Tinnitus Gone

Discussion in 'Success Stories' started by norwaygirl, Mar 2, 2018.

    1. AUTHOR

      norwaygirl Member

      Tinnitus Since:
      September 2017
      Cause of Tinnitus:
      Stress/pressure/high volume on music
      Hi Virginia girl :) I can relate. I was on the floor crying as well, or limping around the living room, shaking with anxiousness and pulling at the curtain because I couldn't stand up. It was a constant realisation that I'd never get my life back. If you feel any hope at all after my story then that's more than I can say I felt during tinnitus, where nothing anyone did or said made me feel optimistic.

      I'm not sure why it goes up and down, blood pressure or god knows, but mine varied as well. It came in different loud/low tones and pitches. You can't forget about the sound, and you can't push it away. It exists, just like it always has (only not in your awareness) like all the other signals in your brain. The "job" is to force your focus onto other sounds. You will still hear the tinnitus because forcing your focus on something else is an extremely mental and strenuous task, and it will take the brain quite a while to create neuron pathways strong enough to manage to focus 100% on something else. Even when you start to manage it, it will only be for a few seconds at the time. With a continuous focus, despite failing and despite having days you will want to die, you'll create a strong enough focus for the brain to put tinnitus at a lower alarm level. Right now it is regarded as crucial for you to be made alert of. You have the capacity to inform/teach your brain to place its attention elsewhere, but you have to do it as much as you possibly can and you have to do it over and over again, no matter how long it takes.

      * To both deal with tinnitus AND working hard mentally to focus onto other sounds (be it a song or a train or whatever) will be very tiring. It will feel like you are never mentally relaxed, and lack of sleep doesn't help either. So remember that it will be hard times ahead. I put focus on a song some place once for instance, but still heard tinnitus through it. So don't feel the need to be optimistic. Quite contrary, you'll feel nothing is working, which isn't that strange since it seemingly isn't, so...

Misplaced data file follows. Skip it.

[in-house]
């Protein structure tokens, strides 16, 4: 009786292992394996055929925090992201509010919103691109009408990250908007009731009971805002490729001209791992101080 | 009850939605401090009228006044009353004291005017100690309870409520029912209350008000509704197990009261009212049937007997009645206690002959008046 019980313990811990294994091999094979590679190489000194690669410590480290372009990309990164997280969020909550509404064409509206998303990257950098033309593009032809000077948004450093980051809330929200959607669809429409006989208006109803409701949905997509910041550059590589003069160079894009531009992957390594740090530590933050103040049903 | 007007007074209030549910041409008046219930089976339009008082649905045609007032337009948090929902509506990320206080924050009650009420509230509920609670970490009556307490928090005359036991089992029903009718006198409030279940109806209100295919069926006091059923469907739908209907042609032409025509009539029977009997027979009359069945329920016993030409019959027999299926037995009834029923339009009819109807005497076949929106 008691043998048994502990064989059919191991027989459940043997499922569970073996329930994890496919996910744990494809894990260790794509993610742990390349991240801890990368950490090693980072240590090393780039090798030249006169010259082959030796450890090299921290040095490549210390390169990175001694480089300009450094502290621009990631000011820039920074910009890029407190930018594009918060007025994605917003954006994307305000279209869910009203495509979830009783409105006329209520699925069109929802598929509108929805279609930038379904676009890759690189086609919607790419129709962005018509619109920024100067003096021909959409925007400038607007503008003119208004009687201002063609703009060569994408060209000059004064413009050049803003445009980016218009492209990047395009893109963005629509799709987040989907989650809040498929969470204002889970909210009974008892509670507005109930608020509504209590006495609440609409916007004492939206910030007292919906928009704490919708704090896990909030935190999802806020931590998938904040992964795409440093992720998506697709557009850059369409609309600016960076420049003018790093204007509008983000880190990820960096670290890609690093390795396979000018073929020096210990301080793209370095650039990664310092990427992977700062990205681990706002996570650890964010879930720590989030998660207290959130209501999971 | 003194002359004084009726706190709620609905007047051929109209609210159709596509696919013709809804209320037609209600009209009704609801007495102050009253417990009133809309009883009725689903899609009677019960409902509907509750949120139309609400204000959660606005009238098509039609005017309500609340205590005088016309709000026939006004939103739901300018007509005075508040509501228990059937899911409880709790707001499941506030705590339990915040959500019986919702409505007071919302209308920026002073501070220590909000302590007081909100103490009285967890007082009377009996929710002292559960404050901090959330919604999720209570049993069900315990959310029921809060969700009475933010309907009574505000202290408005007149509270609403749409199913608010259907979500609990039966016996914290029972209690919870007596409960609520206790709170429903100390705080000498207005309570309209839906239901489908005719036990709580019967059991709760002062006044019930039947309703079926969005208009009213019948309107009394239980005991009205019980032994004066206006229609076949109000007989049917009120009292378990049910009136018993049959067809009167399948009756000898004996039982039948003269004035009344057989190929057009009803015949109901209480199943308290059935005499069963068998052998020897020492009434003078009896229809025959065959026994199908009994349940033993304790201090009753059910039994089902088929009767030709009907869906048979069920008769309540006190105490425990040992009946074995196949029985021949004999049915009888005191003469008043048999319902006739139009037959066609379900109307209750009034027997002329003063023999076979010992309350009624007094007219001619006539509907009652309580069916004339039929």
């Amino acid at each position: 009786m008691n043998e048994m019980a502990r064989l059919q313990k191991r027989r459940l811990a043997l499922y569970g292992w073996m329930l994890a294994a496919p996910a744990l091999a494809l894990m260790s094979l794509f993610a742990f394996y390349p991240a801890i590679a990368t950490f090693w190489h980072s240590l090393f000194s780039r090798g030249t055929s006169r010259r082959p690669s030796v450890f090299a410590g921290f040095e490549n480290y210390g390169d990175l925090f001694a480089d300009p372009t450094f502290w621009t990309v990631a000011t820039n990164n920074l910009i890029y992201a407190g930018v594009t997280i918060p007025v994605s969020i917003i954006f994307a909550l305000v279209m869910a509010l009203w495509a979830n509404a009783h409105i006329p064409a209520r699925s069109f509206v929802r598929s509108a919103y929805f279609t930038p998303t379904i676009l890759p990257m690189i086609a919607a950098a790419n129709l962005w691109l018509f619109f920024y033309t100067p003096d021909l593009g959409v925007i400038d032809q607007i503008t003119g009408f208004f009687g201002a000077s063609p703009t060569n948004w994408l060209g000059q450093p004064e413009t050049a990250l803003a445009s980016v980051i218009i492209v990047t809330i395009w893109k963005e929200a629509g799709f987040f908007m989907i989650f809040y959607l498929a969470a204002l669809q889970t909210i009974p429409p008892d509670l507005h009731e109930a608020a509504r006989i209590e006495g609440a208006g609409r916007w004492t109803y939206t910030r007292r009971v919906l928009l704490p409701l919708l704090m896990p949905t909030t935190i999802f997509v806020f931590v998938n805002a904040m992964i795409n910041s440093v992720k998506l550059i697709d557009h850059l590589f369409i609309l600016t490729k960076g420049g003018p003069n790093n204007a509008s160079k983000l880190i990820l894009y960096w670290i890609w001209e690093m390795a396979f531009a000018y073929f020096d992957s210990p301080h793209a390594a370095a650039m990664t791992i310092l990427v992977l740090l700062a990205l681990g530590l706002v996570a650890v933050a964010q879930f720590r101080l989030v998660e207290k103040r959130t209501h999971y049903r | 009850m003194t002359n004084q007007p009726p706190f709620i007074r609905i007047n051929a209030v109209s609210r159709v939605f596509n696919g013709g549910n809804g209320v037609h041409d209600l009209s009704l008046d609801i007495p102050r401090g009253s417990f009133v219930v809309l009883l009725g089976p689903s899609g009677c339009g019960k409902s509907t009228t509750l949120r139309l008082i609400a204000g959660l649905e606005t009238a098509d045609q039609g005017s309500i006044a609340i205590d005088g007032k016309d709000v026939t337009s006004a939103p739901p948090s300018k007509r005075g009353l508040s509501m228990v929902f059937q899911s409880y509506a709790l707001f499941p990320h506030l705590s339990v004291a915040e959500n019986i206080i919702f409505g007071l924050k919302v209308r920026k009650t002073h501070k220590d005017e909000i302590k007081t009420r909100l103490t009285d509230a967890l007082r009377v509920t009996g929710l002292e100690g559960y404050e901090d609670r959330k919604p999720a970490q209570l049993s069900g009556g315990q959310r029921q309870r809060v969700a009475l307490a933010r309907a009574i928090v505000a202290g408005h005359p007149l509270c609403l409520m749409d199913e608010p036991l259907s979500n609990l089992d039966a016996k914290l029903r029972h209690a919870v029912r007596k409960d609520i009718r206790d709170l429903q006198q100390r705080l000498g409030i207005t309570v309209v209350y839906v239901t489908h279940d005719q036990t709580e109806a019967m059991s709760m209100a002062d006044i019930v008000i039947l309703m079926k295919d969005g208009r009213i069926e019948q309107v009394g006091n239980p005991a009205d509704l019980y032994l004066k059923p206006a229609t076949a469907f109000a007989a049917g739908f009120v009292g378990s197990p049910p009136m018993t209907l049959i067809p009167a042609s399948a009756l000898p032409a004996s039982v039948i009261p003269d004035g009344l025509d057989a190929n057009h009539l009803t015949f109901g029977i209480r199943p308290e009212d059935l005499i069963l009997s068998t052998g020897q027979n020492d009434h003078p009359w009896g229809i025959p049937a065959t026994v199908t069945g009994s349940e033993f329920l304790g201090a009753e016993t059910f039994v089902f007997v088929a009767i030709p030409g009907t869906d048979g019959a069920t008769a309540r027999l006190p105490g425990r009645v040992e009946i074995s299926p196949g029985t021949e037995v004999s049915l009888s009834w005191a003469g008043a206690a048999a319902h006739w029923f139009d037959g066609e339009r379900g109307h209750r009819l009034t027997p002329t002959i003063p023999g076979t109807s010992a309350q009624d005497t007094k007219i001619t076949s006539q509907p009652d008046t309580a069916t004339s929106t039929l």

* Once you successfully manage a few seconds here and there of laying the attention onto something else entirely, it will vanish as soon as it came - and you'll feel defeated because the tinnitus is still there. Besides, you didn't actually manage to hear silence, you only managed to shift focus onto another audible source. Baby steps.

      * After endlessly working on the shift of focus, the pathways will have grown solid enough for them to take over, meaning it has become an automatic response to tinnitus. It no longer needs to be forced by you. The shift of focus happens more and more 'of its own'. This is when silence appears, reading a book without the bout of anxiety that tinnitus is ever present, going for a walk to pick up groceries and not recalling until mid-trip that you were supposed to do focusing exercises.

      During bouts of silence or just in general realising, hey, I went a whole day without hearing the tinnitus today, will probably make it become audible again since the whole process is so fragile. The awareness of silence is awareness of tinnitus being absent --> which in itself will place your focus back to tinnitus. Again, shift focus. Don't worry, and I mean that! The pathways has no choice but growing stronger for every time you do it.

      A major, major thing is realising how vulnerable your mind is during this period. Anything can trigger back tinnitus during the first few months of feeling rid of it. It doesn't matter if it's triggered back, since it will be easier every time to shift focus like I wrote above, but it's still worth mentioning that you shouldn't google tinnitus or be in online forums. Remember also the significance of focus. The focus can't both be on No Tinnitus, as well as Tinnitus. You need to make a huge effort in eliminating negative stories that in entirity will cause you to spiral into the massive darkness that hopelessness is. I'm not saying you have to be happy or positive, I managed neither, but you do have to actively choose away tinnitus related things. I wasn't always successful with that myself, but I tried. The days were so lonely and horrible. I didn't manage to live life, and I had no other choice. 'Focusing exercises', as I call them, were new to me and I had no way to manouvre through them. It was touch and go, not an interesting experiment. It just had no end. It was crazy. The point is not to bring you down, but the exact opposite. You don't have to hope or pray or be one of the few lucky ones. You don't have to be strong. You can feel whatever you feel and you can give up every single day, that's OK. Desperation is a valuable force with huge power. I so understand what you're going through. I get every word. I wish someone could've held my hand and told me it'll be fine but it was no one (or if someone did, I didn't believe them), so I'll mentally reach out to hold yours if that can help for anything. <3
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